It’s been a tough year or so for pretty much the entire world, so any sort of pick-me-up will obviously be welcome. Not being able to go to the movies like we’ve been able to for all our lifetimes was certainly jarring, but fortunately, some older films can not only put a smile on our faces but give the good vibes and positive energy to reach higher personal and professional heights than ever before.
We guarantee that these movies will definitely celebrate the human spirit, and be a lot of fun to boot.
The Shawshank Redemption (1994)
Yes, a movie that takes place in prison over many years and is based on a Stephen King story doesn’t seem that happy to start with, but you will be enchanted by Tim Robbins’ portrayal as a mild-mannered man who is found guilty of a crime he didn’t commit and is challenged to not lose his humanity while facing life behind bars.
It certainly helps that Morgan Freeman plays his incarcerated friend and that plenty of the prisoners are friendlier than most people in actual society (in fact, the prison guards and the warden are much more violent and scheming than the inmates). When faced with the possibility of never getting justice even as new evidence arises to clear his name, Robbins’ character is faced with the challenge of trying to escape, even if it means turning his back on a world he has grown accustomed to.
Arriving in the theatres the same year as Forest Gump and Pulp Fiction, it was initially overlooked by critics and filmgoers but has amassed a huge cult following on video and streaming (eventually making the kind of money that would impress a straight, gay or trans sugar baby). Without wanting to spoil anything, there are plenty of moments of sadness, but they are all drowned out by the ultimate triumph of what humanity can accomplish if we never give up.
It’s A Wonderful Life (1946)
The eventual success of this movie is just as inspiring as the positive message it holds. While right now it is rightfully seen as one of the greatest films of all time, this Frank Capra fantasy drama originally got middling reviews and low box office returns when it debuted.
In fact, while many people are familiar with the story, it still seems quite over the top when described: An angel helps a depressed, suicidal man by showing him how terrible life would be for his friends and family if he was never born. Having Jimmy Stewart play the lead role certainly helped, as watching a lovable American icon go from jumping off a bridge to jumping for joy that he’s alive is bound to put a smile on your face.
Because it takes place on Christmas Eve, it has become one of the quintessential holiday films, up there with A Christmas Carol, The Grinch Who Stole Christmas and Die Hard. While it is true that older black and white films don’t necessarily reach the younger generations (who are busy on their phones posting on social media or visiting a squirt gay site), it is good to see that because of repeated showings throughout the holiday season, this one breaks that mould.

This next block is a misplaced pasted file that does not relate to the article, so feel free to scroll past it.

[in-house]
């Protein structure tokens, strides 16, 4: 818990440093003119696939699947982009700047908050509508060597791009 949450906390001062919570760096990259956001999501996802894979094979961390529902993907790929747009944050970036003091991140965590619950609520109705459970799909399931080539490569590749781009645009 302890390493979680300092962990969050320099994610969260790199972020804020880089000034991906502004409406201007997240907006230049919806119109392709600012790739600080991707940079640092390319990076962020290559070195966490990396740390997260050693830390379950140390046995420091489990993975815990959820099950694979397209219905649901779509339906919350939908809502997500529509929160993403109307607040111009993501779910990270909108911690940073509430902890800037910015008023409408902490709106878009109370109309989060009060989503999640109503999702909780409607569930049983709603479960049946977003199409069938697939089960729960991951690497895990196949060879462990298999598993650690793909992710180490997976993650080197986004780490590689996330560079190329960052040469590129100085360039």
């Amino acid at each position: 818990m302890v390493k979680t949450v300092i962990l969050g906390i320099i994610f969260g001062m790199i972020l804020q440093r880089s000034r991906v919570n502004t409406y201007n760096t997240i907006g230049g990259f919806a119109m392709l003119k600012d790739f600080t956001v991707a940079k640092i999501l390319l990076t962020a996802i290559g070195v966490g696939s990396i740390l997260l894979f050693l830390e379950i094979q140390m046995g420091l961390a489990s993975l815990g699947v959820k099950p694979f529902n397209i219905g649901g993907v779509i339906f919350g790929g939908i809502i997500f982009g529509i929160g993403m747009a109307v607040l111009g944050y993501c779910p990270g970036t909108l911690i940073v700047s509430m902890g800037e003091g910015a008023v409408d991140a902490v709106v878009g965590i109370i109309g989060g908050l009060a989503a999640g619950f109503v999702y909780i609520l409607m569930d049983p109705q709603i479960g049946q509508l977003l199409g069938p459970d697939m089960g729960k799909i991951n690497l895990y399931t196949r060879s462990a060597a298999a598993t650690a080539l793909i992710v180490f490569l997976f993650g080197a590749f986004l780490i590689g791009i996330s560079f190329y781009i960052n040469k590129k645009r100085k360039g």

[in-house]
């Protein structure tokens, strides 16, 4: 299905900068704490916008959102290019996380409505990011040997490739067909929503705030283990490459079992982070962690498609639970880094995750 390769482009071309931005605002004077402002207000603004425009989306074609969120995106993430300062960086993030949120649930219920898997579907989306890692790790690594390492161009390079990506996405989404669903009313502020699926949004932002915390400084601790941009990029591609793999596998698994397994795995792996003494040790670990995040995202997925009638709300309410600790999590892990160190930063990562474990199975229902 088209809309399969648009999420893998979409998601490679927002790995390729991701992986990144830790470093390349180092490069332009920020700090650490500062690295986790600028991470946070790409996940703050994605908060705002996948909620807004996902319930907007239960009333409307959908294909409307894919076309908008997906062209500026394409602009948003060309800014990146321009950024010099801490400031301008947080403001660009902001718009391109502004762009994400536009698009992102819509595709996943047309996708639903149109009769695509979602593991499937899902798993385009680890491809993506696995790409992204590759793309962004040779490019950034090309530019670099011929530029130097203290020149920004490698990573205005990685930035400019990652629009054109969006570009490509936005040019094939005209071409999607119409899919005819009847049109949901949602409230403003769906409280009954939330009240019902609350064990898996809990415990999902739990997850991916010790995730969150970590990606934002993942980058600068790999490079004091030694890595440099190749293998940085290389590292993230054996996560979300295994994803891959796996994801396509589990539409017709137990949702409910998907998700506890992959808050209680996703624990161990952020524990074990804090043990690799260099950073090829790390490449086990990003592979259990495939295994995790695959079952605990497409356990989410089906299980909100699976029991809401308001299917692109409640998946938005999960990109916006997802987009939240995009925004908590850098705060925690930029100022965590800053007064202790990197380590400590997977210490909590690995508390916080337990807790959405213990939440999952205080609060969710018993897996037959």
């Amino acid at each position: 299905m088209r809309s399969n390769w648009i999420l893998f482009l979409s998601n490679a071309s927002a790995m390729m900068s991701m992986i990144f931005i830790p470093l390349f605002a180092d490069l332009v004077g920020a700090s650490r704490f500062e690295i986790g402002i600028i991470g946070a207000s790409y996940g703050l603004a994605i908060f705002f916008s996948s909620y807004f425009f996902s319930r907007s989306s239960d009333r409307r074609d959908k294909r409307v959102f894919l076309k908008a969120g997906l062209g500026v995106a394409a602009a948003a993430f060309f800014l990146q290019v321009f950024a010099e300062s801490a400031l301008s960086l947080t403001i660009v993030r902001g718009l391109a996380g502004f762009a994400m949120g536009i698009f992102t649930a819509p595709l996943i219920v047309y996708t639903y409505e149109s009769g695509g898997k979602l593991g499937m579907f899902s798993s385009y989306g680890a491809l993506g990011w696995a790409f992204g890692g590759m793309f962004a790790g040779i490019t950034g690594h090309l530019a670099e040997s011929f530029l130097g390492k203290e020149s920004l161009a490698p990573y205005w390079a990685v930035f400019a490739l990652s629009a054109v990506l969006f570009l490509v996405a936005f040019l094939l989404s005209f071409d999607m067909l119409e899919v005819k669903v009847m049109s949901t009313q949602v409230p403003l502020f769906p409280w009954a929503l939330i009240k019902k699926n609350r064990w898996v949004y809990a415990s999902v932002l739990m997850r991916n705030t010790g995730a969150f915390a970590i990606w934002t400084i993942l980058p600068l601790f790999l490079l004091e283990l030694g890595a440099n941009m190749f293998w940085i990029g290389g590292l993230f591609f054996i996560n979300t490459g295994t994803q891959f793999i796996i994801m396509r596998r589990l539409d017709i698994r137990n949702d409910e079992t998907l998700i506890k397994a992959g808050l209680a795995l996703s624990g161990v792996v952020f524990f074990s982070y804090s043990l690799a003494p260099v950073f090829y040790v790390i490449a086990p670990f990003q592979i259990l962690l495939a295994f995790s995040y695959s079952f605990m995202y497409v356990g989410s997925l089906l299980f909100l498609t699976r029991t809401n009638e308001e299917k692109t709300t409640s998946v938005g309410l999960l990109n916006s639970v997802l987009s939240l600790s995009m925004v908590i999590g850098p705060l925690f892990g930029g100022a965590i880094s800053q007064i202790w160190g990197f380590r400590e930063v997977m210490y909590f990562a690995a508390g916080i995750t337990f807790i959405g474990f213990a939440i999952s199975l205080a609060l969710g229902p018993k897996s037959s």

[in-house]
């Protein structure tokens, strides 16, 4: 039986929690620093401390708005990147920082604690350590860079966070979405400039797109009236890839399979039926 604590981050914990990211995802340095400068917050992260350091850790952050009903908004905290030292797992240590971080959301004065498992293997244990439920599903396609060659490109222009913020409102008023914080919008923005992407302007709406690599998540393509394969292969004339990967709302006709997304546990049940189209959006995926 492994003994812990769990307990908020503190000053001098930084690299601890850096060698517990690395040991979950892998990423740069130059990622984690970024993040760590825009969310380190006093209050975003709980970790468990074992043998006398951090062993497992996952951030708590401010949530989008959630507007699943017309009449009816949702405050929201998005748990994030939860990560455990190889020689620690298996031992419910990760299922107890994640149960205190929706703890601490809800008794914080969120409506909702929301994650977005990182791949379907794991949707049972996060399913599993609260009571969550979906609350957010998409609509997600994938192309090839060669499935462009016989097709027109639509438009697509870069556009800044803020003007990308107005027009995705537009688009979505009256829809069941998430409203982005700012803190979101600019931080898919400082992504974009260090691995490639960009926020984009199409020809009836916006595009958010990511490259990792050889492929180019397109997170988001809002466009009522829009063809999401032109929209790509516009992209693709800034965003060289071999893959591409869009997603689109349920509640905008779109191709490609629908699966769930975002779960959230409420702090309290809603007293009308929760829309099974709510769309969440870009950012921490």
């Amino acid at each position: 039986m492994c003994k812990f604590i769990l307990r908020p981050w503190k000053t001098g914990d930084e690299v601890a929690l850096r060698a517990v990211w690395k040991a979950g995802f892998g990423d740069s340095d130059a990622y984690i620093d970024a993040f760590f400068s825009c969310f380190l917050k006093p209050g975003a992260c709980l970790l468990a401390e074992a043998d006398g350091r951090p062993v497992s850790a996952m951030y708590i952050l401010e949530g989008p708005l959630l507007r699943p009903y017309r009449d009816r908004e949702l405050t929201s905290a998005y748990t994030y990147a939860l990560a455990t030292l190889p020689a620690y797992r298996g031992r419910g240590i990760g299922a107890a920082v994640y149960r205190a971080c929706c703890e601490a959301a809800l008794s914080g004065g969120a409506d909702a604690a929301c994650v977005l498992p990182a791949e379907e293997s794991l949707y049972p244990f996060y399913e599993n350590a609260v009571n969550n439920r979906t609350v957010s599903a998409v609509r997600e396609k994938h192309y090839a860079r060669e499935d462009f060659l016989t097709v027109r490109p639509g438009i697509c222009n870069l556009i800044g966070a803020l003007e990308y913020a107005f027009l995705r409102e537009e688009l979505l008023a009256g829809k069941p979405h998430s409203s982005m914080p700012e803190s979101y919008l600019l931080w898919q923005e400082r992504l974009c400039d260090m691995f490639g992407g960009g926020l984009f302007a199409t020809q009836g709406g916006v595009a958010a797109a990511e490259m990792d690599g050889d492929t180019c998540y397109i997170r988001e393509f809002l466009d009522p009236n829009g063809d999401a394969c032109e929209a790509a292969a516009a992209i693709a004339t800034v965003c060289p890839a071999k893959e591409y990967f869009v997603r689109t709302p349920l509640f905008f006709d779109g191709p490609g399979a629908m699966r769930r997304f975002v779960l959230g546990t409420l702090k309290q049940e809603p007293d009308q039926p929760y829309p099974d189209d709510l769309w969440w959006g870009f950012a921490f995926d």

Ocean’s Eleven (2001)
You really have to stress the ‘comedy’ in a heist comedy about a bunch of thieves robbing a Las Vegas casino, and it shows just how good Steven Soderbergh is at making a fun movie because it’s exciting and hilarious all at once.
It certainly helps that this ensemble cast is just oozing with charm (thanks to George Clooney, Brad Pitt, Matt Damon and many others playing the ‘bad guys’), and that quick quips and hilarious one-liners take precedence over any gritty lines of realism.
As soon as the team is introduced, there really isn’t any doubt that they will succeed, but you can’t help but watch all the way to the end because it is so darn fun. It helps that the ‘badder guy’ who owns the casino is a real jerk (kudos to Andy Garcia for playing that role so well), and that he’s stolen Clooney’s ex-girlfriend (played by Julia Roberts, because this cast truly is legendary).
The plot twists are fast and fun, the soundtrack is upbeat bossa-nova jazz, and the warm and fuzzy (and clever) ending nails it perfectly.
When it comes to a Group Fun ensemble comedy, this remake of a Frank Sinatra film from forty years earlier shouldn’t be missed.
In some ways, sports movies have it easy when it comes to telling a positive story. For some, what’s going to happen is so boringly obvious that you feel like you could predict every scene, let alone how it ends.
Despite this film checking all the boxes you can expect when it comes to a scrappy underdog just wanting to make his dream come true, Rudy is definitely a feel-good movie that manages to avoid being sappy in any way, largely in part because it is based on a true story.
In the 1960s Daniel ‘Rudy’ Ruettiger wanted to play football for Notre Dame, but a series of personal setbacks made this very difficult, in addition to the fact that he was seen as being too small to play for such an illustrious team. The film does a great job at not embellishing the story too much, and is seen as a ‘must watch’ for any aspiring football players to get into the mindset that hard work and determination can make a huge difference between success and failure. A fun fact is that legendary NFL quarterback Joe Montana was part of that Notre Dame team, and saw Rudy be carried off on the shoulders of other players at the end of the game.